Gary Tolzmann is one of many bankers who believe Congress is not listening to the their side of the story in the credit union debate. But in Mr. Tolzmann's case, his senator is not reading either.

Mr. Tolzmann, president of Farmers Trust and Savings Bank in Spencer, Iowa, wrote recently to Sen. Tom Harkin to oppose a measure he had endorsed-HR 1151, which would ease membership restrictions on credit unions.

A return letter from the Iowa Democrat thanked the banker for his support of the bill. The response "confirmed my suspicion that they don't even read the letters from us," Mr. Tolzmann said. "These people spend all this time running for reelection instead of running the government."

A spokesman for Sen. Harkin's office, informed Wednesday of the mix-up, called it "an inadvertent clerical error" and said an apology letter would be sent.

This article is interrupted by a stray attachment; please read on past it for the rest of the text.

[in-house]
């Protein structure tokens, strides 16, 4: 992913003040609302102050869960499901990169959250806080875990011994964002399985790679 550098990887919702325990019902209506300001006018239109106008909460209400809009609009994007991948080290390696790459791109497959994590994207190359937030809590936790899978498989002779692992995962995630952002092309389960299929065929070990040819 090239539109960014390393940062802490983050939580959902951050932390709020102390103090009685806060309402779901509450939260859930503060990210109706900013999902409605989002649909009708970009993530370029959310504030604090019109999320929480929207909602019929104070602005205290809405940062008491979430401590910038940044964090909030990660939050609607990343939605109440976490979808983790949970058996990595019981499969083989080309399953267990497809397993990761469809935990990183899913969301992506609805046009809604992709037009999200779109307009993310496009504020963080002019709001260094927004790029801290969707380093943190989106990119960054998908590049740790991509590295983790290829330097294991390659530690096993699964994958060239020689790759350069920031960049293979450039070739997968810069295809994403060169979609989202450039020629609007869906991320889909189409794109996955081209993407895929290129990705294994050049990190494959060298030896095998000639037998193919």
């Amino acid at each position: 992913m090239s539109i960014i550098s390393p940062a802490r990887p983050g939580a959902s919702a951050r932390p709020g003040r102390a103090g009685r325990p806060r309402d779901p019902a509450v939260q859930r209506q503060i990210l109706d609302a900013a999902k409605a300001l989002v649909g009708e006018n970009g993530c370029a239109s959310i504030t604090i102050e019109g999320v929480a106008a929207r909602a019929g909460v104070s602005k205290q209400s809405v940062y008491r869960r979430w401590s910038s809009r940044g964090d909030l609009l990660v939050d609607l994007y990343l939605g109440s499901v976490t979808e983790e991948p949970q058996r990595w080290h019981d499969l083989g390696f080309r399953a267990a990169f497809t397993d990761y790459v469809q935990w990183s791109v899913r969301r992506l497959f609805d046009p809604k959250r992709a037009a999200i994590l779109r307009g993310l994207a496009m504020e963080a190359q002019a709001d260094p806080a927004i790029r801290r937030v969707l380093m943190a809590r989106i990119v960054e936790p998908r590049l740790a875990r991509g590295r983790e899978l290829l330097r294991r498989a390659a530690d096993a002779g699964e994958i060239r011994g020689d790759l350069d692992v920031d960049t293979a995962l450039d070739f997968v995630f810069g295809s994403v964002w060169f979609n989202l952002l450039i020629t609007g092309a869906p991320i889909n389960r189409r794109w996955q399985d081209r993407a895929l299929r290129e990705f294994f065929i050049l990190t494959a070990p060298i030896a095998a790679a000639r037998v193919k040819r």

Mr. Tolzmann said he plans to keep writing. Sen. Harkin, however, should not count on any support from Mr. Tolzmann come election time. "I didn't vote for him before, and for sure I'm not going to vote for him now," he said. -Laura Pavlenko Lutton

Consumers get more satisfaction at supermarkets than at community banks, according to the American customer satisfaction index.

Though community banks often tout their commitment to personalized service, the index for community banks slipped for the third straight year, to 71, down from 72 in 1997 and 74 in 1996. Meanwhile, supermarkets registered 74 and insurance agents remained at 77.

The index, meant to measure consumers' perception of goods and services, is a collaboration of the University of Michigan Business School in Ann Arbor, the American Society for Quality in Milwaukee, and Arthur Andersen.

Jack West, spokesman for the American Society of Quality, said consumer expectations have risen because of the strong economy. The continued decline in community banking, he said, "reflects the depersonalization of service." -- Matt Andrejczak

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